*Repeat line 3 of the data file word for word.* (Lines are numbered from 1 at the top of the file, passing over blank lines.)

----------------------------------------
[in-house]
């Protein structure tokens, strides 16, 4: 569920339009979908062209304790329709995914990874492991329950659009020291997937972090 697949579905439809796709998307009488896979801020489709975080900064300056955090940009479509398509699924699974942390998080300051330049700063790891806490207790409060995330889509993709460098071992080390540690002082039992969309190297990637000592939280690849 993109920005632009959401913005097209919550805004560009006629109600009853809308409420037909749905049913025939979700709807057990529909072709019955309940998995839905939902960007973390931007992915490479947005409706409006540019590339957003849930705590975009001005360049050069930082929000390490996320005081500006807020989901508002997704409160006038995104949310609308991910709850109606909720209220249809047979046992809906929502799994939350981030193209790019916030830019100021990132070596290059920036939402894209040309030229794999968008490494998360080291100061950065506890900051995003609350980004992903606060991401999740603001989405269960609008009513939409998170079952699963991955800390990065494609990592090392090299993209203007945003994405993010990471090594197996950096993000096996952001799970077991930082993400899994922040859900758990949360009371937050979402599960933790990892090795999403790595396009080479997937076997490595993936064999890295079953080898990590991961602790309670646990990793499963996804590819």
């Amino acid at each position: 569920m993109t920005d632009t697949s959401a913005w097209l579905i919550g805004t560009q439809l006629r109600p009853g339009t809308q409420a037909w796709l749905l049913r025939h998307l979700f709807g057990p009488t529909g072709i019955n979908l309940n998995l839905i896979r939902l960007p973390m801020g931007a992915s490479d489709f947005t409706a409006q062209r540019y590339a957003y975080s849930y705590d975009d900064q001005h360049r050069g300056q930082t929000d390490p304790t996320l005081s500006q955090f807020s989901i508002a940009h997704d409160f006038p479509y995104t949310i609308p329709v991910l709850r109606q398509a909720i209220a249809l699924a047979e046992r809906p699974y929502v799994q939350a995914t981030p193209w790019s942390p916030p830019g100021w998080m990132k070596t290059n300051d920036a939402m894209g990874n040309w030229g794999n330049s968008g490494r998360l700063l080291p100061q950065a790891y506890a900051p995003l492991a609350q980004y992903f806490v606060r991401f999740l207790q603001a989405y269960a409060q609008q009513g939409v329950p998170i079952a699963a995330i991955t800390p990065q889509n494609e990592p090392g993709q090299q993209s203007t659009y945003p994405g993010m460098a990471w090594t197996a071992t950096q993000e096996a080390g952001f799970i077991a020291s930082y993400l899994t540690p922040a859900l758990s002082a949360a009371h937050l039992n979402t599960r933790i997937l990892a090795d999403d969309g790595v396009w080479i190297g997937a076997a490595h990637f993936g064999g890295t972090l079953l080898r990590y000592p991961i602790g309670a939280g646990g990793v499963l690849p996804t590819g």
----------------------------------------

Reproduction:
């Amino acid at each position: 569920m993109t920005d632009t697949s959401a913005w097209l579905i919550g805004t560009q439809l006629r109600p009853g339009t809308q409420a037909w796709l749905l049913r025939h998307l979700f709807g057990p009488t529909g072709i019955n979908l309940n998995l839905i896979r939902l960007p973390m801020g931007a992915s490479d489709f947005t409706a409006q062209r540019y590339a957003y975080s849930y705590d975009d900064q001005h360049r050069g300056q930082t929000d390490p304790t996320l005081s500006q955090f807020s989901i508002a940009h997704d409160f006038p479509y995104t949310i609308p329709v991910l709850r109606q398509a909720i209220a249809l699924a047979e046992r809906p699974y929502v799994q939350a995914t981030p193209w790019s942390p916030p830019g100021w998080m990132k070596t290059n300051d920036a939402m894209g990874n040309w030229g794999n330049s968008g490494r998360l700063l080291p100061q950065a790891y506890a900051p995003l492991a609350q980004y992903f806490v606060r991401f999740l207790q603001a989405y269960a409060q609008q009513g939409v329950p998170i079952a699963a995330i991955t800390p990065q889509n494609e990592p090392g993709q090299q993209s203007t659009y945003p994405g993010m460098a990471w090594t197996a071992t950096q993000e096996a080390g952001f799970i077991a020291s930082y993400l899994t540690p922040a859900l758990s002082a949360a009371h937050l039992n979402t599960r933790i997937l990892a090795d999403d969309g790595v396009w080479i190297g997937a076997a490595h990637f993936g064999g890295t972090l079953l080898r990590y000592p991961i602790g309670a939280g646990g990793v499963l690849p996804t590819g």